Often times, adolescent pregnancy is unplanned and affects students from impoverished backgrounds and there may be limited opportunities for employment after dropping out of school. This predisposes the adolescent mothers to a high risk of economic insecurity and thoughts of suicide emerge. In congruence with earlier research, low-socio-economic status, unemployment and poverty [28] have been linked to suicidal behaviors.

The presence of mental disorders particularly depression was also mentioned as a risk factor for suicidal behavior in pregnant adolescents. Other physical illnesses that were major contributors included HIV, complicated by poor health-care transition [29]. Earlier evidence has demonstrated that the presence of comorbid disorders during pregnancy is often intertwined with reproductive events [30] and this increases the risk among the adolescents. Due to limited resources for mental health services in low-income settings, access to timely appropriate evidence-based care is a challenge. However, demonstrating the effectiveness of integrated mental health care or using evidence-informed models for lay workers has been shown to produce significant results [31, 32] but still requires more research to fully scale-up interventions to where they are most needed.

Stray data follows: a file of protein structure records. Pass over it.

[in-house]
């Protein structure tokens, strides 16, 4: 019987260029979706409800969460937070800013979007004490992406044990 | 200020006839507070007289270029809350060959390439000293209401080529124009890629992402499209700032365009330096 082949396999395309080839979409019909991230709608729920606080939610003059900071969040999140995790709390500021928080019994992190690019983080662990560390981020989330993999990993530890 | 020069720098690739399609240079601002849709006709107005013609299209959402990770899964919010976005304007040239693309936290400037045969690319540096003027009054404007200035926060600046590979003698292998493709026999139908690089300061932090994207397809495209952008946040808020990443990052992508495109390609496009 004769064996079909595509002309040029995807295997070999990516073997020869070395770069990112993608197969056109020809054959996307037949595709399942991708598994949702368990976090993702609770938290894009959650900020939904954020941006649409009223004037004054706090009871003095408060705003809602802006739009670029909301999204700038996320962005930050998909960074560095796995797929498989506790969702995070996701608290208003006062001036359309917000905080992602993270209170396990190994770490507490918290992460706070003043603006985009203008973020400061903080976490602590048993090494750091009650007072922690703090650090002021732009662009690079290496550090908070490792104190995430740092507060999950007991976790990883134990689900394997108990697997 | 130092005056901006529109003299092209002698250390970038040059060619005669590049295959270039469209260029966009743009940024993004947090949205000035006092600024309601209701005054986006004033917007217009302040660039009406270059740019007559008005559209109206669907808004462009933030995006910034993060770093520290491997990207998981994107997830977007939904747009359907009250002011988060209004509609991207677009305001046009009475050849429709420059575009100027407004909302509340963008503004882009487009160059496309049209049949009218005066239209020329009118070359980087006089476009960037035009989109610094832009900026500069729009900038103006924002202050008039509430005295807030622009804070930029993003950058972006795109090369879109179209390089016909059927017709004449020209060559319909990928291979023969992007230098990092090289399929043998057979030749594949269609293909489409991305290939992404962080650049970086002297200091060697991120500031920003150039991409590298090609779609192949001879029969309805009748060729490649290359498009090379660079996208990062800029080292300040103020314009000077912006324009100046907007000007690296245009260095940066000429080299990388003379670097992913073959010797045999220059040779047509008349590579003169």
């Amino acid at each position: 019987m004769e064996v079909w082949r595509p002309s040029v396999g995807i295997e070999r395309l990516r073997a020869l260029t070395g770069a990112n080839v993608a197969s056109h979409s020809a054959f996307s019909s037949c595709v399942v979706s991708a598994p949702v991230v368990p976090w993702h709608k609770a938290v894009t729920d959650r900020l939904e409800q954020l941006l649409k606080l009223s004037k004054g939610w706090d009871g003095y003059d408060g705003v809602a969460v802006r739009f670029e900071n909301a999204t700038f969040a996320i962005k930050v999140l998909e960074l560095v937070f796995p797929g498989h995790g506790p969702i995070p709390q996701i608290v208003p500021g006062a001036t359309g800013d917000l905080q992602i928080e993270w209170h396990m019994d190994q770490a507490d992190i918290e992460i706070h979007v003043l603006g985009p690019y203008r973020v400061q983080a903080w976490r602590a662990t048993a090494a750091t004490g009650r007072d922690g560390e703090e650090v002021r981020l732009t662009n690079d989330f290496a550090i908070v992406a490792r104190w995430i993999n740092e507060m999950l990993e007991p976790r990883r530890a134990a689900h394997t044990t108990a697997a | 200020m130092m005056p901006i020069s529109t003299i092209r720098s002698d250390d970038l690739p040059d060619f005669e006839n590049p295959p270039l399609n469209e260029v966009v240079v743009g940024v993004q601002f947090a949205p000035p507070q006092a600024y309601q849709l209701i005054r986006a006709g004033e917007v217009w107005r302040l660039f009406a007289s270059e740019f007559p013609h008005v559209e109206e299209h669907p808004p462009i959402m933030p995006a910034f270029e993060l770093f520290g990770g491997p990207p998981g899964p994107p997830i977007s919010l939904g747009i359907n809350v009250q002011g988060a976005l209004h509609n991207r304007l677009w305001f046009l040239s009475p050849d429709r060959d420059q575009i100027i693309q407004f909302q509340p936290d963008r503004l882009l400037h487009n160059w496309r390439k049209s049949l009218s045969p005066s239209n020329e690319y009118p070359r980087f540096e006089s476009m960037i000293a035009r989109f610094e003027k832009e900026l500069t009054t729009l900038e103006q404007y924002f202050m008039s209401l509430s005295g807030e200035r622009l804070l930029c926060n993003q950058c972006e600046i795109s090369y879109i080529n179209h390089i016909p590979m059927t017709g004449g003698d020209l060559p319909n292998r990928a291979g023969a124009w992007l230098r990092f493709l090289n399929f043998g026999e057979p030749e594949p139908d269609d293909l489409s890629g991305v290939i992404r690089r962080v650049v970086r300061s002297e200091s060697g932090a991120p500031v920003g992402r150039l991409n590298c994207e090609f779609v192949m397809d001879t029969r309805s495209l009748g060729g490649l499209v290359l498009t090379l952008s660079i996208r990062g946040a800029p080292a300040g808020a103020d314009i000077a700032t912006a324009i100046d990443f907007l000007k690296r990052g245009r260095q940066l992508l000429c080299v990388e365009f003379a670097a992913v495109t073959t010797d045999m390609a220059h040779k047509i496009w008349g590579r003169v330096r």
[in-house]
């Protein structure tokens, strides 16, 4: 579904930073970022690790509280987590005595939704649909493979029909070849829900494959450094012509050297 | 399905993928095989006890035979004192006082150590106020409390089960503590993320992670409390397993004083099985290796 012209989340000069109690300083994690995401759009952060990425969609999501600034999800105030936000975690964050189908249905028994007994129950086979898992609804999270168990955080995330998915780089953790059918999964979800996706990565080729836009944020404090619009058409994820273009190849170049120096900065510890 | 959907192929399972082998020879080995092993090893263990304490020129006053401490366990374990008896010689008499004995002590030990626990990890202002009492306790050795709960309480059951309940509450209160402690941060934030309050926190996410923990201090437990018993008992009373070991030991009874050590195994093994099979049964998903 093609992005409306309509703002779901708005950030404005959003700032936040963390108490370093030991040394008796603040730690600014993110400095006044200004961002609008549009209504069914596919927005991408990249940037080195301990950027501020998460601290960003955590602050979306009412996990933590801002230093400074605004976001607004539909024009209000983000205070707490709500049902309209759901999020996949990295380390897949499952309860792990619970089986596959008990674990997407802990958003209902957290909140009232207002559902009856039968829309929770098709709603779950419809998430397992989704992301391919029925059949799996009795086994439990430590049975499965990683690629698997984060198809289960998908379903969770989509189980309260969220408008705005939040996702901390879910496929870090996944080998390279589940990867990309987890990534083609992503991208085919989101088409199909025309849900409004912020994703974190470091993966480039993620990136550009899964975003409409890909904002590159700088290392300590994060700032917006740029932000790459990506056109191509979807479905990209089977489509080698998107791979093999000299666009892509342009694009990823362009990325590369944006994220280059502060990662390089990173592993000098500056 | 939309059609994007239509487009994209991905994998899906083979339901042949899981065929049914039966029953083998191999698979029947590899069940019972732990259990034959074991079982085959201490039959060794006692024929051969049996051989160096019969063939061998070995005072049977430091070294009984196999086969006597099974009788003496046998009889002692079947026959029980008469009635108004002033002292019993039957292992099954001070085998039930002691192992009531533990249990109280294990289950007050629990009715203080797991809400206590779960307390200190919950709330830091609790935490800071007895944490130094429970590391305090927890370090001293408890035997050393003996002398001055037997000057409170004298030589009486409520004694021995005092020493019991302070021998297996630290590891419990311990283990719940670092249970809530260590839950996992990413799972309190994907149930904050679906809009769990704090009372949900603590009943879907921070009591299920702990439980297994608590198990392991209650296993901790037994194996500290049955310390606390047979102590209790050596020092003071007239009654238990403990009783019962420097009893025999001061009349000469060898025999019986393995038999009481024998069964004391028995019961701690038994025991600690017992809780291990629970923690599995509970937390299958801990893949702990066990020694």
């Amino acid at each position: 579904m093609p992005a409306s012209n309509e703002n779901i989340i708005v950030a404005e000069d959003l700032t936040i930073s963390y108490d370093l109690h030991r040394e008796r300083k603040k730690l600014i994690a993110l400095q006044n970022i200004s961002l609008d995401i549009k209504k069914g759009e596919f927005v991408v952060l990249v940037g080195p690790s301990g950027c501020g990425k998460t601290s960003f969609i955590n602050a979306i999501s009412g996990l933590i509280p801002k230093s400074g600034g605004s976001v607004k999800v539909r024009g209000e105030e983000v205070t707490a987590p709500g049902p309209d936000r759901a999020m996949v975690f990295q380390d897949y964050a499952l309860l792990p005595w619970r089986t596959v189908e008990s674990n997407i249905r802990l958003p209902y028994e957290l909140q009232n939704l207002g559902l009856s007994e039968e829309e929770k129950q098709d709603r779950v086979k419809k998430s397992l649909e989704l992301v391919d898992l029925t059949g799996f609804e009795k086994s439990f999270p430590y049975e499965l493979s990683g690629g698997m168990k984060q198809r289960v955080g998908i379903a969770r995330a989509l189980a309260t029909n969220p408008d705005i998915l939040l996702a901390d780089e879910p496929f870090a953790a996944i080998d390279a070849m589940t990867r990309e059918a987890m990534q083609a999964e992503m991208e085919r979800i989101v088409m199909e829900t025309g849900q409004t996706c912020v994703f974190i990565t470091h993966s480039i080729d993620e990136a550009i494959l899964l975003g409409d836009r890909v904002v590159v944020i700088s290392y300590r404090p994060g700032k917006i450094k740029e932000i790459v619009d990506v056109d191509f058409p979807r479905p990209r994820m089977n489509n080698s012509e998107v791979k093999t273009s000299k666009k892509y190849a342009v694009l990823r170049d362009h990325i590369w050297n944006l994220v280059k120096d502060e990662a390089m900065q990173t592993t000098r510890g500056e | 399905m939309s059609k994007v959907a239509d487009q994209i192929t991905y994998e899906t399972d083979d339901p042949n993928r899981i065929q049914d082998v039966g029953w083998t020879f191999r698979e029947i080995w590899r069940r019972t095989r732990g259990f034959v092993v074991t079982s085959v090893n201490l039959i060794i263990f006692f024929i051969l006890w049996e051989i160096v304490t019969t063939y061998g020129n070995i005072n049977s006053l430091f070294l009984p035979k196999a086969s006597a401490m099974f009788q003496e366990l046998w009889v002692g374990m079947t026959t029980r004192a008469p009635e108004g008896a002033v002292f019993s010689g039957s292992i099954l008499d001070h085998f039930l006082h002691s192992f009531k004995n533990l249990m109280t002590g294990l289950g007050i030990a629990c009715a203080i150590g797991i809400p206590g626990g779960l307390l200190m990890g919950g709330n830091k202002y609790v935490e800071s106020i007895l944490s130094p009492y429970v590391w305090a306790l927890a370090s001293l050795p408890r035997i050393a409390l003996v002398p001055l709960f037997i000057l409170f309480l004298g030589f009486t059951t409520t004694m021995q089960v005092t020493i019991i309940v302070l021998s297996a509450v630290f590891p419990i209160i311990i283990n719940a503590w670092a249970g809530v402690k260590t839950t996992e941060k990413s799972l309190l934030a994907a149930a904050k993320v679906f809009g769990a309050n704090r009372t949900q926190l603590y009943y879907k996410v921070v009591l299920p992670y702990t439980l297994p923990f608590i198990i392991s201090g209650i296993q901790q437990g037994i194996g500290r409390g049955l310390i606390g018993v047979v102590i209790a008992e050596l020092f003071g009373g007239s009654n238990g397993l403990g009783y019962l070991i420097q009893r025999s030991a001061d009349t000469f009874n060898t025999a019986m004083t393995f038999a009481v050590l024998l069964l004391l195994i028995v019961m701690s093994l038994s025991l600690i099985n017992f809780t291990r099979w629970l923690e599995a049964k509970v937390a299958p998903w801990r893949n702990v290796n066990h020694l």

Findings from this study have important implications for understanding the risks for suicide attributed adolescent maternal deaths, an area that has been given little attention. Suicide is a global public health issue among adolescents and the risks during pregnancy should be addressed to save the life of the mother, the unborn child and future generation. Furthermore, prevention strategies including monitoring for suicidal behavior risks during pregnancy in health care settings and using lay workers through dialogue discussions could duly reduce the risk of pregnancy-related suicide mortality in SSA.